Brexit has dominated so much of the news agenda for the last year. The South West, like the whole of the country, remains divided on the issue but there is much trade unions can unite around. We will fight to protect the limited rights workers have and the highly skilled jobs that depend upon EU trade. Some of the region's 'crown jewel' employers, especially in aerospace and advanced engineering have sounded warning alarms over Britain crashing or slipping into protectionist border controls and tariffs.
The complexity around the National Minimum Wage and rates for young people, as well as the deliberate confusion around the national living (read: still minimum) wage, and the Real Living Wage (a voluntary rate) has led to the region campaigning for improved wages for the labour market's poorest workers. Research from the University of the West of England exposed the scandalous levels of wage theft from apprentices because of this confusion, and in Bristol, the local authority together with unions, is seeking to become the UK's first Real Living Wage City in a bid to tackle inequality and stagnating wage growth.
Insecurity at work remains a prevalent issue for unions and the workers they represent. During Heart Unions Week, unions called for an end to Zero Hours Contracts. Unions and Trades Unions Councils came out in force to recruit new members and promote their own local campaigns.
Mental health at work has, quite rightly. risen up the agenda for unions. A successful symposium was held earlier in the year to address the role unions can play in support members and work colleagues, as well as discuss ways through the structural barriers reps can encounter when seeking to improve policies and practices in workplaces on this issue.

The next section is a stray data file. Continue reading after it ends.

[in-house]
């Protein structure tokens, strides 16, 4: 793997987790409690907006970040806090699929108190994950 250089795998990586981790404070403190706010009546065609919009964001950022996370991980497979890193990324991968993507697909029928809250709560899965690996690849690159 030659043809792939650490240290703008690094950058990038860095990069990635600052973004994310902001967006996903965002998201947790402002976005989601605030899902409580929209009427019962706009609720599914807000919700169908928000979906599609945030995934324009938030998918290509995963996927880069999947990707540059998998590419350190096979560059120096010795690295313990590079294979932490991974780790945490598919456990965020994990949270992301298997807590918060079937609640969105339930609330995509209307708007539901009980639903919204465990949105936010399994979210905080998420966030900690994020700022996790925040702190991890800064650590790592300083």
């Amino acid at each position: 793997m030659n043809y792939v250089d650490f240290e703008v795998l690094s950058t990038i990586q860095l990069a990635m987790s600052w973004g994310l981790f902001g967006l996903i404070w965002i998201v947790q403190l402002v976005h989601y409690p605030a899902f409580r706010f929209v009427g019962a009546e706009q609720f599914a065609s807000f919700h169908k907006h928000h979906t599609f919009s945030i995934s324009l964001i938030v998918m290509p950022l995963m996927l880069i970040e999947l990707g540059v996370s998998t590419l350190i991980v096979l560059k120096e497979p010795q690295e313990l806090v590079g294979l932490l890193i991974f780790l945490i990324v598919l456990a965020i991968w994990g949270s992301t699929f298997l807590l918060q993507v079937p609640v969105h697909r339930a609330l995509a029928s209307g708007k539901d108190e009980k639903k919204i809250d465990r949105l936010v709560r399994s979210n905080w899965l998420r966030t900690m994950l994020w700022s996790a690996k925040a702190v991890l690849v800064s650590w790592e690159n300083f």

Devolution has affected some parts of the region, with skills funding one key element of this. Nationally, funding for adult learning has taken a nose-dive in the last decade with almost 45% less funding now available across the country. In turn, the numbers of adults taking up courses and additional training has also been in decline, with businesses alos lagging behind. Given the serious need for more training and up-skilling in workplaces to address not just the skills shortage but also the need to re-train working people for the jobs of the future, unions are stepping up their work to get more training to more people in work.
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